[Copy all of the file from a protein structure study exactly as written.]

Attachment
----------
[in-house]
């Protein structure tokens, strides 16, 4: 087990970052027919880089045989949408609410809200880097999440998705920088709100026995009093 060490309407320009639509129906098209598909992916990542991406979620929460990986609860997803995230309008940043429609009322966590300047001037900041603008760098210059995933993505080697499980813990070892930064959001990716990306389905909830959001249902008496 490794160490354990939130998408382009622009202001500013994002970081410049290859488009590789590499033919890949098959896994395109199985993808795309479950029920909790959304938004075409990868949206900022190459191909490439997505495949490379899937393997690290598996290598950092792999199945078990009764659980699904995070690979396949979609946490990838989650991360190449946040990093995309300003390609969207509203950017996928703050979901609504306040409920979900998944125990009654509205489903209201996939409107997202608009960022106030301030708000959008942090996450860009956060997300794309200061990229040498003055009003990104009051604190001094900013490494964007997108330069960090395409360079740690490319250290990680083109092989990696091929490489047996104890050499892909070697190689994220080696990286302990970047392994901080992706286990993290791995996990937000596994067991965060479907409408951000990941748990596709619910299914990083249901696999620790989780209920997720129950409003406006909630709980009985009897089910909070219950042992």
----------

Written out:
[in-house]
């Protein structure tokens, strides 16, 4: 087990970052027919880089045989949408609410809200880097999440998705920088709100026995009093 060490309407320009639509129906098209598909992916990542991406979620929460990986609860997803995230309008940043429609009322966590300047001037900041603008760098210059995933993505080697499980813990070892930064959001990716990306389905909830959001249902008496 490794160490354990939130998408382009622009202001500013994002970081410049290859488009590789590499033919890949098959896994395109199985993808795309479950029920909790959304938004075409990868949206900022190459191909490439997505495949490379899937393997690290598996290598950092792999199945078990009764659980699904995070690979396949979609946490990838989650991360190449946040990093995309300003390609969207509203950017996928703050979901609504306040409920979900998944125990009654509205489903209201996939409107997202608009960022106030301030708000959008942090996450860009956060997300794309200061990229040498003055009003990104009051604190001094900013490494964007997108330069960090395409360079740690490319250290990680083109092989990696091929490489047996104890050499892909070697190689994220080696990286302990970047392994901080992706286990993290791995996990937000596994067991965060479907409408951000990941748990596709619910299914990083249901696999620790989780209920997720129950409003406006909630709980009985009897089910909070219950042992």